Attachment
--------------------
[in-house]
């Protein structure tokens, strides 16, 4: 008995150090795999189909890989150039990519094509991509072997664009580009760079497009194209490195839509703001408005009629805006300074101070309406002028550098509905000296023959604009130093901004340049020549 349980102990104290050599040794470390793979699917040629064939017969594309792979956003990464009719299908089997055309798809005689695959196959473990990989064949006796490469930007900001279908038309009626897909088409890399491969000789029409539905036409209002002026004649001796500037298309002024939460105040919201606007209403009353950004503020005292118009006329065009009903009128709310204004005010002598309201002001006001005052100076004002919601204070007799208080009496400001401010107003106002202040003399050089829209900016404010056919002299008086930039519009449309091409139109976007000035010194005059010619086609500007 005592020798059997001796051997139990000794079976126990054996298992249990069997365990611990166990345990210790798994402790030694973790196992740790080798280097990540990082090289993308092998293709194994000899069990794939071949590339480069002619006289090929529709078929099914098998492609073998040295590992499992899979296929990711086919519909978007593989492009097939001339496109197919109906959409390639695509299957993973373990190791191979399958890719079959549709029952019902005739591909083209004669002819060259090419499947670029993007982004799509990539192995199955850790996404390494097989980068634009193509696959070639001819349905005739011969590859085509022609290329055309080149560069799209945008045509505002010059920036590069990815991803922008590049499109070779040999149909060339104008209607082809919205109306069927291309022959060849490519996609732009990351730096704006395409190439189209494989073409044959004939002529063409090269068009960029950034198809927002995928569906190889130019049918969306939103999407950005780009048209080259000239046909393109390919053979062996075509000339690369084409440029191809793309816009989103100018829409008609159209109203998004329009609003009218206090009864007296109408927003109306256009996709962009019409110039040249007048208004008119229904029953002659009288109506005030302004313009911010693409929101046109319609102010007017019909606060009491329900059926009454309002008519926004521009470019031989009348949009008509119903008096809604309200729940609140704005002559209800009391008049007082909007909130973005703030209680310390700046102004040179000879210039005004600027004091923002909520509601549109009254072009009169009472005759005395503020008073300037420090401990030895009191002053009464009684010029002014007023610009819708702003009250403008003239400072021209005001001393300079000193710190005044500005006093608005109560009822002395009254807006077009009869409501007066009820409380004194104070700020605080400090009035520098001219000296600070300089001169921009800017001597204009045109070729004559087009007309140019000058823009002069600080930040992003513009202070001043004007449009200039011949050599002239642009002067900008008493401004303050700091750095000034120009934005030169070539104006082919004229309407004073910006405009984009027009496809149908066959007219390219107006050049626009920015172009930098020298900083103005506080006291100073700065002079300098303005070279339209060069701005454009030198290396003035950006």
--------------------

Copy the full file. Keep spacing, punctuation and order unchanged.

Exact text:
[in-house]
């Protein structure tokens, strides 16, 4: 008995150090795999189909890989150039990519094509991509072997664009580009760079497009194209490195839509703001408005009629805006300074101070309406002028550098509905000296023959604009130093901004340049020549 349980102990104290050599040794470390793979699917040629064939017969594309792979956003990464009719299908089997055309798809005689695959196959473990990989064949006796490469930007900001279908038309009626897909088409890399491969000789029409539905036409209002002026004649001796500037298309002024939460105040919201606007209403009353950004503020005292118009006329065009009903009128709310204004005010002598309201002001006001005052100076004002919601204070007799208080009496400001401010107003106002202040003399050089829209900016404010056919002299008086930039519009449309091409139109976007000035010194005059010619086609500007 005592020798059997001796051997139990000794079976126990054996298992249990069997365990611990166990345990210790798994402790030694973790196992740790080798280097990540990082090289993308092998293709194994000899069990794939071949590339480069002619006289090929529709078929099914098998492609073998040295590992499992899979296929990711086919519909978007593989492009097939001339496109197919109906959409390639695509299957993973373990190791191979399958890719079959549709029952019902005739591909083209004669002819060259090419499947670029993007982004799509990539192995199955850790996404390494097989980068634009193509696959070639001819349905005739011969590859085509022609290329055309080149560069799209945008045509505002010059920036590069990815991803922008590049499109070779040999149909060339104008209607082809919205109306069927291309022959060849490519996609732009990351730096704006395409190439189209494989073409044959004939002529063409090269068009960029950034198809927002995928569906190889130019049918969306939103999407950005780009048209080259000239046909393109390919053979062996075509000339690369084409440029191809793309816009989103100018829409008609159209109203998004329009609003009218206090009864007296109408927003109306256009996709962009019409110039040249007048208004008119229904029953002659009288109506005030302004313009911010693409929101046109319609102010007017019909606060009491329900059926009454309002008519926004521009470019031989009348949009008509119903008096809604309200729940609140704005002559209800009391008049007082909007909130973005703030209680310390700046102004040179000879210039005004600027004091923002909520509601549109009254072009009169009472005759005395503020008073300037420090401990030895009191002053009464009684010029002014007023610009819708702003009250403008003239400072021209005001001393300079000193710190005044500005006093608005109560009822002395009254807006077009009869409501007066009820409380004194104070700020605080400090009035520098001219000296600070300089001169921009800017001597204009045109070729004559087009007309140019000058823009002069600080930040992003513009202070001043004007449009200039011949050599002239642009002067900008008493401004303050700091750095000034120009934005030169070539104006082919004229309407004073910006405009984009027009496809149908066959007219390219107006050049626009920015172009930098020298900083103005506080006291100073700065002079300098303005070279339209060069701005454009030198290396003035950006």